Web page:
it comes to energy, Colorado is a preferred alternative.
Denver Mayor John Hickenlooper wants to make his city and region among
the greenest in the world. To do that, he's going to need help from
companies like Ascent Solar and Vestas Wind
Systems, two firms that recently expanded in the area
surrounding the Mile High City.
The mayor's Greener Denver program aims to reduce the
emission of carbon gases while creating jobs in the clean, renewable
energy sector. "We want green savings, green opportunities and green
talent," Hickenlooper tells Site Selection. "And we want to help local
businesses grow the demand for green products and services."
Enter Ascent and Vestas, at locations just north of the city
center. On March 25, Denmark-based Vestas broke ground on two
wind-energy manufacturing facilities in Brighton that will create 1,350
jobs, a day after Ascent Solar opened its world headquarters and
manufacturing plant in Thornton. The developer of thin-film solar
modules will add 200 jobs over the next two years.
To the mayor of Denver, these projects are just the
beginning. "Our goal is to create a green work force," he says. "This
whole effort has a business arm; we call it Greener Denver Business. It
is part of how we grow innovative products and services in the metro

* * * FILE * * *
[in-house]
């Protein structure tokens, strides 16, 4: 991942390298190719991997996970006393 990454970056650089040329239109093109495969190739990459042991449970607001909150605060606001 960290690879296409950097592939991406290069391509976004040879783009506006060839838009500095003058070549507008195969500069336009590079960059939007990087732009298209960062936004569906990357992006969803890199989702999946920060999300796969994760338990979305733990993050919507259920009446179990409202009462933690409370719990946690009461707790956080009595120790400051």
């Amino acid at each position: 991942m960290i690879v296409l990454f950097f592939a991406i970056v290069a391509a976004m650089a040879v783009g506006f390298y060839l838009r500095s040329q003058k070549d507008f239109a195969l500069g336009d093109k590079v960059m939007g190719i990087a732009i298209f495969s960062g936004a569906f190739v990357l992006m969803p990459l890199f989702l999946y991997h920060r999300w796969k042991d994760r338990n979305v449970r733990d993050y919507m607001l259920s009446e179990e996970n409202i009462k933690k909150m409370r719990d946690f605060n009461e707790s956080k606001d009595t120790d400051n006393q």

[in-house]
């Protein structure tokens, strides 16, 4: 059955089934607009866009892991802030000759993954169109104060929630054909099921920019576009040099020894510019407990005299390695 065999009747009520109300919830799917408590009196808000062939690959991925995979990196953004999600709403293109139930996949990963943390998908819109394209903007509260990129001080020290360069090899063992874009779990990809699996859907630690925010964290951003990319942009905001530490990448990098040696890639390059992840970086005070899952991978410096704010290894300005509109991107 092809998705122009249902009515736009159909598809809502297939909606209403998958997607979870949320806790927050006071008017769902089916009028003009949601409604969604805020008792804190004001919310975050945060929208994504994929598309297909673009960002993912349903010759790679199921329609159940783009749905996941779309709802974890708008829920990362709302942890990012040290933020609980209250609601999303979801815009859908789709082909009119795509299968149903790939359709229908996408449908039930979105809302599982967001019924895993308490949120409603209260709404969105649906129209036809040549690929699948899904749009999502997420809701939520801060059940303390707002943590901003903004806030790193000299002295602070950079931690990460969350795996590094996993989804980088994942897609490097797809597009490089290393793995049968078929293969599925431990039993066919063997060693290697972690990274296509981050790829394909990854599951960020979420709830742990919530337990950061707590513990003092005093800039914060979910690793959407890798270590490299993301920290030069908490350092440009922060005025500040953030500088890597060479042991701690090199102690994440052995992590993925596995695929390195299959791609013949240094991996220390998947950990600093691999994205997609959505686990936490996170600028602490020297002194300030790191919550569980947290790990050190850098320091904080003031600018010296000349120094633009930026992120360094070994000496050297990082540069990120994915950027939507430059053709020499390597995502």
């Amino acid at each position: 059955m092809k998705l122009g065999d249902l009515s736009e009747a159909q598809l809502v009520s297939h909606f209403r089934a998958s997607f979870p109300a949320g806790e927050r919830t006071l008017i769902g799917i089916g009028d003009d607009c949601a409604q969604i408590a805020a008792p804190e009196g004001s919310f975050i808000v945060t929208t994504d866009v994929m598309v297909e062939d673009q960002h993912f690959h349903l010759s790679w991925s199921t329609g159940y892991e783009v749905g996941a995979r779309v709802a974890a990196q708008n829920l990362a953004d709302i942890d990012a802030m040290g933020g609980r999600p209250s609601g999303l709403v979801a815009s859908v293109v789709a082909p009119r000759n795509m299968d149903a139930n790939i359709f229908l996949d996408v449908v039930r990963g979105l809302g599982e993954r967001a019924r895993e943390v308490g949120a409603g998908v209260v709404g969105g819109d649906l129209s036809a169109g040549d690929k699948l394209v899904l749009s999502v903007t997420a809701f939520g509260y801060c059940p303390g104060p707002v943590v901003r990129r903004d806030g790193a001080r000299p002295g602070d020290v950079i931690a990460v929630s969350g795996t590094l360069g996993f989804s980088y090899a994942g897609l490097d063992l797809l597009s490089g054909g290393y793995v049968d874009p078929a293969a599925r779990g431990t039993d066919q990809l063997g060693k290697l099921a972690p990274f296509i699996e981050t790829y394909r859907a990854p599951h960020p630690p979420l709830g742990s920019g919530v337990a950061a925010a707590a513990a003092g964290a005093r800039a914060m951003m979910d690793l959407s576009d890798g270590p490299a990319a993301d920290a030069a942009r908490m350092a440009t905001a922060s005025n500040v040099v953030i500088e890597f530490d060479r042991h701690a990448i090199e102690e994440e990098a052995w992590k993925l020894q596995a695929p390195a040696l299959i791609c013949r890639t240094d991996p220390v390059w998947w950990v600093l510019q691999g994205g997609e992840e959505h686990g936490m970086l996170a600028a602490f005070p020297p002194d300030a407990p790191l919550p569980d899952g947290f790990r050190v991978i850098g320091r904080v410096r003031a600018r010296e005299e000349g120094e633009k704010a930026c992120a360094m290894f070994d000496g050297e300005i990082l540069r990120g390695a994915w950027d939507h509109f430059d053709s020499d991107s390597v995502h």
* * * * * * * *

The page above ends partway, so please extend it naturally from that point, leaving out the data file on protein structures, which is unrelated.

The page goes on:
Denver market and how we build up our emerging clean-tech center."
Hickenlooper says success stories like Ascent and Vestas are
no accident. "We have been working on the wind and solar sectors since
2003, and our governor has made this a priority," the mayor notes. "We
are one of the best places in America to locate wind energy, and we
have 300 days of sunshine and a lot of potential for solar power."
director of investor relations for Ascent Solar in Thornton, tells Site
Selection that his firm never considered any other location besides
"We are based in Colorado, and while the company had
experience in locating plants in two places, we did not want to have to
deal with travel or logistics issues. The Denver area made sense for a
lot of reasons. It has a lot of sun. The area is very pro-renewable
energy. Other solar companies are located here. A lot of R&D
operations are based here, as is the National Laboratory of Renewable
Energy. The weather and the people here are nice, and metro Denver has
rapidly become a hub for this industry."
The US$4-million Ascent plant creates 65 jobs initially in
Thornton. The company recycled an existing 120,000-sq.-ft.
(11,148-sq.-m.) building and expanded it to 145,000 sq. ft. (13,471 sq.
m.) for the manufacture of 30 megawatts of solar capacity.
Blackman says Ascent chose Thornton because "it has an
interesting footprint of technical companies. We looked at facilities
throughout the Denver area, but the representatives of this facility
showed an aggressive interest in having Ascent Solar locate there. This
building quickly became the best that money could buy, the best
dollar-for-dollar value in real estate. It is very close to the
highway, with convenient access to the airport," he adds. "It is a good
location for shipping logistics, and it is the right size."
The firm also likes the surrounding high-tech support, notes
Blackman. "The area colleges and universities hold an important role in
our industry," he says. "The local schools are beginning to offer
green-tech degrees. They have a big influence in how they drive the
future of this industry. Colorado State and other universities have
shown a lot of promise."